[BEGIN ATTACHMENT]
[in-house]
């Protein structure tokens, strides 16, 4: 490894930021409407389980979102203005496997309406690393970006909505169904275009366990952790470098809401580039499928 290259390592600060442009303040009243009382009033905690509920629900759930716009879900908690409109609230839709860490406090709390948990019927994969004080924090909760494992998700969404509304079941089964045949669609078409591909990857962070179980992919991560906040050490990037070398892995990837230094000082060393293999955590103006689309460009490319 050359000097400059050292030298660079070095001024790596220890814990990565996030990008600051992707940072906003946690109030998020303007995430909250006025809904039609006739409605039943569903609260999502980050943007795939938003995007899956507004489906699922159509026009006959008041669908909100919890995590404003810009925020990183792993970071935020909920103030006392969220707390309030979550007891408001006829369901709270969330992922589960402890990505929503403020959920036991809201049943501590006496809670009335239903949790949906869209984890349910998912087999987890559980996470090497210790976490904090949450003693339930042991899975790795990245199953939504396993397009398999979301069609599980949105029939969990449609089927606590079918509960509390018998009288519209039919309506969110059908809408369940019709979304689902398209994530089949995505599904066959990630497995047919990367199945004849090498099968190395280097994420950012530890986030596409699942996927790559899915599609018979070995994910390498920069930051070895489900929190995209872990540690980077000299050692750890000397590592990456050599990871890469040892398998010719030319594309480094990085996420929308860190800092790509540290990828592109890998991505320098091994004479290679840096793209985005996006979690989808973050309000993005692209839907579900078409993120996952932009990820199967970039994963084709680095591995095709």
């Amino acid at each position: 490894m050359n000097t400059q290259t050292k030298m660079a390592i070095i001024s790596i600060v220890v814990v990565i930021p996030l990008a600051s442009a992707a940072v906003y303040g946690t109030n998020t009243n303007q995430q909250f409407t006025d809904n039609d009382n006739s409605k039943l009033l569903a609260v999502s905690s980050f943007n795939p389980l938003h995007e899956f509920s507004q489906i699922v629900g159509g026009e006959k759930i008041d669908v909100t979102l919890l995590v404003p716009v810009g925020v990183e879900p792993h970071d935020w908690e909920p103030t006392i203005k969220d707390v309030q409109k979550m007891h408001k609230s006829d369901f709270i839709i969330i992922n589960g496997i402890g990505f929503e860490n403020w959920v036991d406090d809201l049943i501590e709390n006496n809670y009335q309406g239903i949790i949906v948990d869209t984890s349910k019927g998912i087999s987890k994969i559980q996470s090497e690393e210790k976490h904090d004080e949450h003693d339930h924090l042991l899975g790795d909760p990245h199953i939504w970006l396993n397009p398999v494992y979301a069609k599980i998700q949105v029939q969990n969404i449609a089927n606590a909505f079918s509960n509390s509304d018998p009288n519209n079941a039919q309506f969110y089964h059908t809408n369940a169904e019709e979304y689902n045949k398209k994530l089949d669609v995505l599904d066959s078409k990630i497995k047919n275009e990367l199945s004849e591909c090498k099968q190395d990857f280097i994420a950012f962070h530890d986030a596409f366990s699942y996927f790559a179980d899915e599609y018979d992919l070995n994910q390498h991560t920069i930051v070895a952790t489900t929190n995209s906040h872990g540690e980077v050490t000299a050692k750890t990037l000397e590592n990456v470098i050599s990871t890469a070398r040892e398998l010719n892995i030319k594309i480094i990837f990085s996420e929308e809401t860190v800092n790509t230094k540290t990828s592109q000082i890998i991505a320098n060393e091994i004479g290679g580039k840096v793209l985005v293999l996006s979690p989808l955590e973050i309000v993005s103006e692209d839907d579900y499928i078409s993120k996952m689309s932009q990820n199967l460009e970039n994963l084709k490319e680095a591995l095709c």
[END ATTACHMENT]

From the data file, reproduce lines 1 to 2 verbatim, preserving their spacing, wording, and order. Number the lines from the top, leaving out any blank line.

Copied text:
[in-house]
């Protein structure tokens, strides 16, 4: 490894930021409407389980979102203005496997309406690393970006909505169904275009366990952790470098809401580039499928 290259390592600060442009303040009243009382009033905690509920629900759930716009879900908690409109609230839709860490406090709390948990019927994969004080924090909760494992998700969404509304079941089964045949669609078409591909990857962070179980992919991560906040050490990037070398892995990837230094000082060393293999955590103006689309460009490319 050359000097400059050292030298660079070095001024790596220890814990990565996030990008600051992707940072906003946690109030998020303007995430909250006025809904039609006739409605039943569903609260999502980050943007795939938003995007899956507004489906699922159509026009006959008041669908909100919890995590404003810009925020990183792993970071935020909920103030006392969220707390309030979550007891408001006829369901709270969330992922589960402890990505929503403020959920036991809201049943501590006496809670009335239903949790949906869209984890349910998912087999987890559980996470090497210790976490904090949450003693339930042991899975790795990245199953939504396993397009398999979301069609599980949105029939969990449609089927606590079918509960509390018998009288519209039919309506969110059908809408369940019709979304689902398209994530089949995505599904066959990630497995047919990367199945004849090498099968190395280097994420950012530890986030596409699942996927790559899915599609018979070995994910390498920069930051070895489900929190995209872990540690980077000299050692750890000397590592990456050599990871890469040892398998010719030319594309480094990085996420929308860190800092790509540290990828592109890998991505320098091994004479290679840096793209985005996006979690989808973050309000993005692209839907579900078409993120996952932009990820199967970039994963084709680095591995095709």